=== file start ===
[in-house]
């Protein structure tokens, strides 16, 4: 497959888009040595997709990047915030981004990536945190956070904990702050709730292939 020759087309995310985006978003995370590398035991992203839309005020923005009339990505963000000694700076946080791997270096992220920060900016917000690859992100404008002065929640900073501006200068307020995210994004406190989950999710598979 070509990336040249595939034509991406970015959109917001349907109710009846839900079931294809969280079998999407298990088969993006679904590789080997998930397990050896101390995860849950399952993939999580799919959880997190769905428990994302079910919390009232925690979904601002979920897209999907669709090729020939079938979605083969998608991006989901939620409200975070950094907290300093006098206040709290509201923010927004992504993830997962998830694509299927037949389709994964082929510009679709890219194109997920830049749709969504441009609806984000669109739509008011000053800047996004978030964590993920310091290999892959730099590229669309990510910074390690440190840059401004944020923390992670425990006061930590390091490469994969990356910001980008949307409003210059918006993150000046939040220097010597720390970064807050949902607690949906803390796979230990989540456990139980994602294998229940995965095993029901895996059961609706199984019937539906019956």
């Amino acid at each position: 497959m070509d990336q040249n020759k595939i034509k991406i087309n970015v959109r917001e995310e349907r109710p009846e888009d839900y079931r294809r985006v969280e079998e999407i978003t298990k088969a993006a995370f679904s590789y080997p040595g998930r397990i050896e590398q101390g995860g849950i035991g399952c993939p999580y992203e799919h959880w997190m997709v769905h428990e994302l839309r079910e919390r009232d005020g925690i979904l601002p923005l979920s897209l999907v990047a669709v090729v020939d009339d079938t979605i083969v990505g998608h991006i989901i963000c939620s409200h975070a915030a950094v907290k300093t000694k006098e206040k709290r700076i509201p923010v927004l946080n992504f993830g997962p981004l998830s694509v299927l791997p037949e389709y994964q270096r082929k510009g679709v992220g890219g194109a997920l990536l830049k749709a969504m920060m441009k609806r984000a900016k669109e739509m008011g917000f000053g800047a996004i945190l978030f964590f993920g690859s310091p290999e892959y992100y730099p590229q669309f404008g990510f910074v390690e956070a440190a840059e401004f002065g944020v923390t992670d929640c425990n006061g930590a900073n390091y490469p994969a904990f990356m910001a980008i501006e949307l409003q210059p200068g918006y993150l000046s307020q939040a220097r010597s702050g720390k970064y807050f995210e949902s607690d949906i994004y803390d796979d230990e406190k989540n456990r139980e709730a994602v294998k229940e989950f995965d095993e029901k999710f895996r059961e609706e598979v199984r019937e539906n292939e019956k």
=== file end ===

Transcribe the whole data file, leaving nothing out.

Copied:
[in-house]
């Protein structure tokens, strides 16, 4: 497959888009040595997709990047915030981004990536945190956070904990702050709730292939 020759087309995310985006978003995370590398035991992203839309005020923005009339990505963000000694700076946080791997270096992220920060900016917000690859992100404008002065929640900073501006200068307020995210994004406190989950999710598979 070509990336040249595939034509991406970015959109917001349907109710009846839900079931294809969280079998999407298990088969993006679904590789080997998930397990050896101390995860849950399952993939999580799919959880997190769905428990994302079910919390009232925690979904601002979920897209999907669709090729020939079938979605083969998608991006989901939620409200975070950094907290300093006098206040709290509201923010927004992504993830997962998830694509299927037949389709994964082929510009679709890219194109997920830049749709969504441009609806984000669109739509008011000053800047996004978030964590993920310091290999892959730099590229669309990510910074390690440190840059401004944020923390992670425990006061930590390091490469994969990356910001980008949307409003210059918006993150000046939040220097010597720390970064807050949902607690949906803390796979230990989540456990139980994602294998229940995965095993029901895996059961609706199984019937539906019956």
């Amino acid at each position: 497959m070509d990336q040249n020759k595939i034509k991406i087309n970015v959109r917001e995310e349907r109710p009846e888009d839900y079931r294809r985006v969280e079998e999407i978003t298990k088969a993006a995370f679904s590789y080997p040595g998930r397990i050896e590398q101390g995860g849950i035991g399952c993939p999580y992203e799919h959880w997190m997709v769905h428990e994302l839309r079910e919390r009232d005020g925690i979904l601002p923005l979920s897209l999907v990047a669709v090729v020939d009339d079938t979605i083969v990505g998608h991006i989901i963000c939620s409200h975070a915030a950094v907290k300093t000694k006098e206040k709290r700076i509201p923010v927004l946080n992504f993830g997962p981004l998830s694509v299927l791997p037949e389709y994964q270096r082929k510009g679709v992220g890219g194109a997920l990536l830049k749709a969504m920060m441009k609806r984000a900016k669109e739509m008011g917000f000053g800047a996004i945190l978030f964590f993920g690859s310091p290999e892959y992100y730099p590229q669309f404008g990510f910074v390690e956070a440190a840059e401004f002065g944020v923390t992670d929640c425990n006061g930590a900073n390091y490469p994969a904990f990356m910001a980008i501006e949307l409003q210059p200068g918006y993150l000046s307020q939040a220097r010597s702050g720390k970064y807050f995210e949902s607690d949906i994004y803390d796979d230990e406190k989540n456990r139980e709730a994602v294998k229940e989950f995965d095993e029901k999710f895996r059961e609706e598979v199984r019937e539906n292939e019956k």